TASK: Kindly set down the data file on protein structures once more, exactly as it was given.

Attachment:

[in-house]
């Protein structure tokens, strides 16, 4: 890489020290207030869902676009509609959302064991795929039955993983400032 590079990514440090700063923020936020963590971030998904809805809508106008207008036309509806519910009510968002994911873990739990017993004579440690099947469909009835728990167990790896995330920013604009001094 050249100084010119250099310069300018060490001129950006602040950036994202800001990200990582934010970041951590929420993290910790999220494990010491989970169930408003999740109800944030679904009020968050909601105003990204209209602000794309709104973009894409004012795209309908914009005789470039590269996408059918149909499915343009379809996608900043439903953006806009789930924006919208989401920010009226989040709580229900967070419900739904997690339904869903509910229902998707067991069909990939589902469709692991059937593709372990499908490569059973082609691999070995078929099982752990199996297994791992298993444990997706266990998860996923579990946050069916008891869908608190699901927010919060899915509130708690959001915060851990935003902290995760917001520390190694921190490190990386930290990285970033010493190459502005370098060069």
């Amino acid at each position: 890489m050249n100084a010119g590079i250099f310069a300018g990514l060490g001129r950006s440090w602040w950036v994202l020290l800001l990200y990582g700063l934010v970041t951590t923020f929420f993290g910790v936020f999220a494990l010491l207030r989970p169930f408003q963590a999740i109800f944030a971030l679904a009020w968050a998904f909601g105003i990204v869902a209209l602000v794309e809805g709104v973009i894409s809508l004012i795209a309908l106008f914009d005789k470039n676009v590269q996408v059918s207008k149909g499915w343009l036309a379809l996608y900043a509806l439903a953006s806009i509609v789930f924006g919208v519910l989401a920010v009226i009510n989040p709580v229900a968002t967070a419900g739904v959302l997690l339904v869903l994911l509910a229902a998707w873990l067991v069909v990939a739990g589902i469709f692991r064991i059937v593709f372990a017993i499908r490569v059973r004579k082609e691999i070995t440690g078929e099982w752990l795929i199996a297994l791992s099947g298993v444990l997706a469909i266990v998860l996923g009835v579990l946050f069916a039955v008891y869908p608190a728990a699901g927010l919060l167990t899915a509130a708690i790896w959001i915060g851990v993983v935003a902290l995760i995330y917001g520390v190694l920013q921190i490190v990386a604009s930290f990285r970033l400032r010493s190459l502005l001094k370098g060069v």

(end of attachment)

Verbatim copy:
[in-house]
């Protein structure tokens, strides 16, 4: 890489020290207030869902676009509609959302064991795929039955993983400032 590079990514440090700063923020936020963590971030998904809805809508106008207008036309509806519910009510968002994911873990739990017993004579440690099947469909009835728990167990790896995330920013604009001094 050249100084010119250099310069300018060490001129950006602040950036994202800001990200990582934010970041951590929420993290910790999220494990010491989970169930408003999740109800944030679904009020968050909601105003990204209209602000794309709104973009894409004012795209309908914009005789470039590269996408059918149909499915343009379809996608900043439903953006806009789930924006919208989401920010009226989040709580229900967070419900739904997690339904869903509910229902998707067991069909990939589902469709692991059937593709372990499908490569059973082609691999070995078929099982752990199996297994791992298993444990997706266990998860996923579990946050069916008891869908608190699901927010919060899915509130708690959001915060851990935003902290995760917001520390190694921190490190990386930290990285970033010493190459502005370098060069």
């Amino acid at each position: 890489m050249n100084a010119g590079i250099f310069a300018g990514l060490g001129r950006s440090w602040w950036v994202l020290l800001l990200y990582g700063l934010v970041t951590t923020f929420f993290g910790v936020f999220a494990l010491l207030r989970p169930f408003q963590a999740i109800f944030a971030l679904a009020w968050a998904f909601g105003i990204v869902a209209l602000v794309e809805g709104v973009i894409s809508l004012i795209a309908l106008f914009d005789k470039n676009v590269q996408v059918s207008k149909g499915w343009l036309a379809l996608y900043a509806l439903a953006s806009i509609v789930f924006g919208v519910l989401a920010v009226i009510n989040p709580v229900a968002t967070a419900g739904v959302l997690l339904v869903l994911l509910a229902a998707w873990l067991v069909v990939a739990g589902i469709f692991r064991i059937v593709f372990a017993i499908r490569v059973r004579k082609e691999i070995t440690g078929e099982w752990l795929i199996a297994l791992s099947g298993v444990l997706a469909i266990v998860l996923g009835v579990l946050f069916a039955v008891y869908p608190a728990a699901g927010l919060l167990t899915a509130a708690i790896w959001i915060g851990v993983v935003a902290l995760i995330y917001g520390v190694l920013q921190i490190v990386a604009s930290f990285r970033l400032r010493s190459l502005l001094k370098g060069v």